Re­view Run­way

Flight Journal - - CONTENTS - By Bar­rett Till­man

Osprey, 272 pages

$25.95 (hard­cover), $22.99 (e-book) There is so much more to WW II Marine Corps avi­a­tion than Pappy Boy­ing­ton and the Black Sheep. Suc­cess­ful though they were, the sto­ried Cor­sair pi­lots have over­shad­owed the other fly­ing leath­er­necks for seven decades. Bar­rett Till­man’s su­perb trea­tise re­dresses that sit­u­a­tion.

With en­cy­clo­pe­dic thor­ough­ness and the grip­ping nar­ra­tive style that has char­ac­ter­ized his work for more than 40 years, Till­man cov­ers USMC fighters in ev­ery as­pect: air­craft, or­ga­ni­za­tion, peo­ple, and op­er­a­tions. He de­tails each of some 75 squadrons des­ig­nated “VMF” from 1941 through 1945, with par­tic­u­lar at­ten­tion to the 50 that de­ployed out­side the con­ti­nen­tal United States. Each of the lat­ter en­tries in­cludes a syn­op­sis of wartime op­er­a­tions, bases, air­craft, and com­mand­ing of­fi­cers.

The air­craft sec­tion in­cludes some sur­prises for those new to the sub­ject. Be­sides the iconic Marine fighters, such as the Grum­man Wild­cat and Vought Cor­sair, Till­man de­scribes Lock­heed PV Ven­tura and F6F Hell­cat night fighters. And in a stroke of ob­jec­tiv­ity, he places the oft-ma­ligned Brewster F2A Buf­falo in con­text.

In all, 120 Marine pi­lots were cred­ited with five or more vic­to­ries to be­come aces. Till­man, who knew most of those who sur­vived the war, does his­tory a ser­vice with a sep­a­rate anal­y­sis of the Corps’ true top gun. He con­cludes that while the Marines have clung for gen­er­a­tions to the un­sup­port­able no­tion that Boy­ing­ton was their lead­ing ace, it has, in fact, al­ways been Joe Foss.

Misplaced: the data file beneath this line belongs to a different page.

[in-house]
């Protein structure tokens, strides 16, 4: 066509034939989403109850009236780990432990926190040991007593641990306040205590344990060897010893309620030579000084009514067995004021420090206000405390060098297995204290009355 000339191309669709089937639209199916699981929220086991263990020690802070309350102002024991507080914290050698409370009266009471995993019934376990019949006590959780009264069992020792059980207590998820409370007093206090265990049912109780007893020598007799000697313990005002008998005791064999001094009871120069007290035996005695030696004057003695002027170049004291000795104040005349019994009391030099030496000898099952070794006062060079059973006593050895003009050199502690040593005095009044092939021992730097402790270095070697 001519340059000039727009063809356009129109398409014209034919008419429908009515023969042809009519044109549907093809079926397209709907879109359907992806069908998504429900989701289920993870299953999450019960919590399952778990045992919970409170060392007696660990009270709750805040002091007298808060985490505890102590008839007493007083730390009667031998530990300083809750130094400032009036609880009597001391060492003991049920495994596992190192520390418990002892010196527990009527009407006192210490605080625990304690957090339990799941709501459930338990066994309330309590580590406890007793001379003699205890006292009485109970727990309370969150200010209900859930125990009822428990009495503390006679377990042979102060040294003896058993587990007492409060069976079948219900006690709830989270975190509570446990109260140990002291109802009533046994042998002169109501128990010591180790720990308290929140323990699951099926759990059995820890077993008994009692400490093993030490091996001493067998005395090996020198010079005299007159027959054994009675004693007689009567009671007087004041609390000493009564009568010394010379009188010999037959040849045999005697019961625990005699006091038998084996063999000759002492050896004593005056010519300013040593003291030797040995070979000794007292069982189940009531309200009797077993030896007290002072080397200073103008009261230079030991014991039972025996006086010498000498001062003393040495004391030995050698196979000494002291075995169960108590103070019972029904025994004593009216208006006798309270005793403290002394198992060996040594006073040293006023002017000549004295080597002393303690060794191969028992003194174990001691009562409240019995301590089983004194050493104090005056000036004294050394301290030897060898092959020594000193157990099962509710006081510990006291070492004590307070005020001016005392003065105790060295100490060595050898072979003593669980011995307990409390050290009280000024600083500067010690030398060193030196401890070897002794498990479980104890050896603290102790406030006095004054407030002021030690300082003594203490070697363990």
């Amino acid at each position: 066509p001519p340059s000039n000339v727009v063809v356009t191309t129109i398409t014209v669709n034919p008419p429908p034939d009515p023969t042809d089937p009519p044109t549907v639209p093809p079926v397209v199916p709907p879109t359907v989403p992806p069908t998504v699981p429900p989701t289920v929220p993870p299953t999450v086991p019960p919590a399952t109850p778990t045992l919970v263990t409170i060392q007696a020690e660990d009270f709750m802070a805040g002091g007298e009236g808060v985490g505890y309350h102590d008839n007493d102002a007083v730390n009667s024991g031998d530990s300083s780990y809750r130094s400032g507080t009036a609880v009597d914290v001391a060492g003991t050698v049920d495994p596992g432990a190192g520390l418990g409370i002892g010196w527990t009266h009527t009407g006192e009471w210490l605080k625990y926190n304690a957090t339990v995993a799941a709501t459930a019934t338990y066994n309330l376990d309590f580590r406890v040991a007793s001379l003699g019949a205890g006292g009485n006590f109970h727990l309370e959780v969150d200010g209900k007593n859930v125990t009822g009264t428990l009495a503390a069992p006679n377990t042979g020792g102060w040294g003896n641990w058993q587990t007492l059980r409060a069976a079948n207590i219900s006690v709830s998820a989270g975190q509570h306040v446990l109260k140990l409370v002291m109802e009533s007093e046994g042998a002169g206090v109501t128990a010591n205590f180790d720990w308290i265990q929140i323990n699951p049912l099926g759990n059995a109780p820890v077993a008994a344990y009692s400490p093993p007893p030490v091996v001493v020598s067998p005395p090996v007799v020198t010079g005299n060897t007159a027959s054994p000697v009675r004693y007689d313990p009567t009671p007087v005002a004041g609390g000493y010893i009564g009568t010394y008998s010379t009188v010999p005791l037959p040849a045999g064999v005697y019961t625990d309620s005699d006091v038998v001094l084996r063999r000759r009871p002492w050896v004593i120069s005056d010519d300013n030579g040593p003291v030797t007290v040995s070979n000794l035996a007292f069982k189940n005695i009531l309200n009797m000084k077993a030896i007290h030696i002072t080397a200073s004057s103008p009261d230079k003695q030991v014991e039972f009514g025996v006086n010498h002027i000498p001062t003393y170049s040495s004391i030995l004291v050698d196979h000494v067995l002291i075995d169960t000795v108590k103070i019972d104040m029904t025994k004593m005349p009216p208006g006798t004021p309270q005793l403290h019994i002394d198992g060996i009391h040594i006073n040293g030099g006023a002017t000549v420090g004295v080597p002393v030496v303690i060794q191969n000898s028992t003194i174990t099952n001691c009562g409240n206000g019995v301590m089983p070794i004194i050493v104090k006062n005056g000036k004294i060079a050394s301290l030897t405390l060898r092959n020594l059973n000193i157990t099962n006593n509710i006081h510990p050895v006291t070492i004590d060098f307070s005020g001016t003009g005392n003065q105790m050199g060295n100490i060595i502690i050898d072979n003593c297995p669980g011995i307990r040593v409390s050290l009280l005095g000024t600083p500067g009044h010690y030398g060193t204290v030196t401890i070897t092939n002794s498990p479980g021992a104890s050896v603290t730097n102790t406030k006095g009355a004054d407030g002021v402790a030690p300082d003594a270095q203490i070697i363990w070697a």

Osprey is well known for its em­pha­sis on il­lus­tra­tions, and this book is no ex­cep­tion. Some 200 high-qual­ity black-and­white and color pho­tos are in­cluded in four sec­tions, in­clud­ing a cor­nu­copia of rare squadron em­blems. The only down­side is that the cap­tions are sep­a­rate from the il­lus­tra­tions.

The back of the book is stuffed with an enor­mous va­ri­ety of ap­pen­dices that in­clude aces, bases, chrono­log­i­cal “snap­shots” of Marine or­ga­ni­za­tion, and much more.

At a re­tail price of $25.95, this is an ex­cep­tional bar­gain and likely to re­main the de­fin­i­tive treat­ment of the sub­ject for years to come.— John Lloyd

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